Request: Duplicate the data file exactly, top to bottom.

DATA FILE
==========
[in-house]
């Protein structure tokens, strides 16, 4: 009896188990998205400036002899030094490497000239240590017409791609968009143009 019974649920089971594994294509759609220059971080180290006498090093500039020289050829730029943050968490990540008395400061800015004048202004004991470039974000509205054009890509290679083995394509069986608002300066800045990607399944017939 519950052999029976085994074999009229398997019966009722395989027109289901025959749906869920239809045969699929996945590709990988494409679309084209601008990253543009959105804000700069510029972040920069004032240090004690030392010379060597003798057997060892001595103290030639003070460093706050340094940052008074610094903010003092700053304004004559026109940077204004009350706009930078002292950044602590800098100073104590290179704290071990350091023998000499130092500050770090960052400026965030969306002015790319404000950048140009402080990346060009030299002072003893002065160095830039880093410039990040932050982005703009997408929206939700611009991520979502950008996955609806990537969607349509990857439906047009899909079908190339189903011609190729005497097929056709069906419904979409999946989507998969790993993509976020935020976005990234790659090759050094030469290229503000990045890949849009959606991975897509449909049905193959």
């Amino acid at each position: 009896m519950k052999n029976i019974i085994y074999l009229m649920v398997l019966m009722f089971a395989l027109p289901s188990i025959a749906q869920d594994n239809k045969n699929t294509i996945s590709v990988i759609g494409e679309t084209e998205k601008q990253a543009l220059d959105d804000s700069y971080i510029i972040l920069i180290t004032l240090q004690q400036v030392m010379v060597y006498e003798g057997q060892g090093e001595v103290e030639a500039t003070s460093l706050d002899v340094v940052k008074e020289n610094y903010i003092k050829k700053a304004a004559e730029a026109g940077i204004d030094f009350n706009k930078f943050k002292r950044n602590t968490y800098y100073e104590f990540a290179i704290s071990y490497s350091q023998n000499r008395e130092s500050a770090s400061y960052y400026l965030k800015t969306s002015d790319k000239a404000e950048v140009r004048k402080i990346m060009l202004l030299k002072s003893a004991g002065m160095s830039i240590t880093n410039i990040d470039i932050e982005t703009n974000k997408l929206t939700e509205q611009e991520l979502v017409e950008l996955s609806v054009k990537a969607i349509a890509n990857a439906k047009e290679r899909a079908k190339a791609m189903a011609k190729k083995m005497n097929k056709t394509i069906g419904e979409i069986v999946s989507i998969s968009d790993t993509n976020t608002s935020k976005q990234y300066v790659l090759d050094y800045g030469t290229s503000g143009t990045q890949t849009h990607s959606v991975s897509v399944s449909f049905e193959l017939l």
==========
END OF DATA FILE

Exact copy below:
[in-house]
């Protein structure tokens, strides 16, 4: 009896188990998205400036002899030094490497000239240590017409791609968009143009 019974649920089971594994294509759609220059971080180290006498090093500039020289050829730029943050968490990540008395400061800015004048202004004991470039974000509205054009890509290679083995394509069986608002300066800045990607399944017939 519950052999029976085994074999009229398997019966009722395989027109289901025959749906869920239809045969699929996945590709990988494409679309084209601008990253543009959105804000700069510029972040920069004032240090004690030392010379060597003798057997060892001595103290030639003070460093706050340094940052008074610094903010003092700053304004004559026109940077204004009350706009930078002292950044602590800098100073104590290179704290071990350091023998000499130092500050770090960052400026965030969306002015790319404000950048140009402080990346060009030299002072003893002065160095830039880093410039990040932050982005703009997408929206939700611009991520979502950008996955609806990537969607349509990857439906047009899909079908190339189903011609190729005497097929056709069906419904979409999946989507998969790993993509976020935020976005990234790659090759050094030469290229503000990045890949849009959606991975897509449909049905193959």
């Amino acid at each position: 009896m519950k052999n029976i019974i085994y074999l009229m649920v398997l019966m009722f089971a395989l027109p289901s188990i025959a749906q869920d594994n239809k045969n699929t294509i996945s590709v990988i759609g494409e679309t084209e998205k601008q990253a543009l220059d959105d804000s700069y971080i510029i972040l920069i180290t004032l240090q004690q400036v030392m010379v060597y006498e003798g057997q060892g090093e001595v103290e030639a500039t003070s460093l706050d002899v340094v940052k008074e020289n610094y903010i003092k050829k700053a304004a004559e730029a026109g940077i204004d030094f009350n706009k930078f943050k002292r950044n602590t968490y800098y100073e104590f990540a290179i704290s071990y490497s350091q023998n000499r008395e130092s500050a770090s400061y960052y400026l965030k800015t969306s002015d790319k000239a404000e950048v140009r004048k402080i990346m060009l202004l030299k002072s003893a004991g002065m160095s830039i240590t880093n410039i990040d470039i932050e982005t703009n974000k997408l929206t939700e509205q611009e991520l979502v017409e950008l996955s609806v054009k990537a969607i349509a890509n990857a439906k047009e290679r899909a079908k190339a791609m189903a011609k190729k083995m005497n097929k056709t394509i069906g419904e979409i069986v999946s989507i998969s968009d790993t993509n976020t608002s935020k976005q990234y300066v790659l090759d050094y800045g030469t290229s503000g143009t990045q890949t849009h990607s959606v991975s897509v399944s449909f049905e193959l017939l």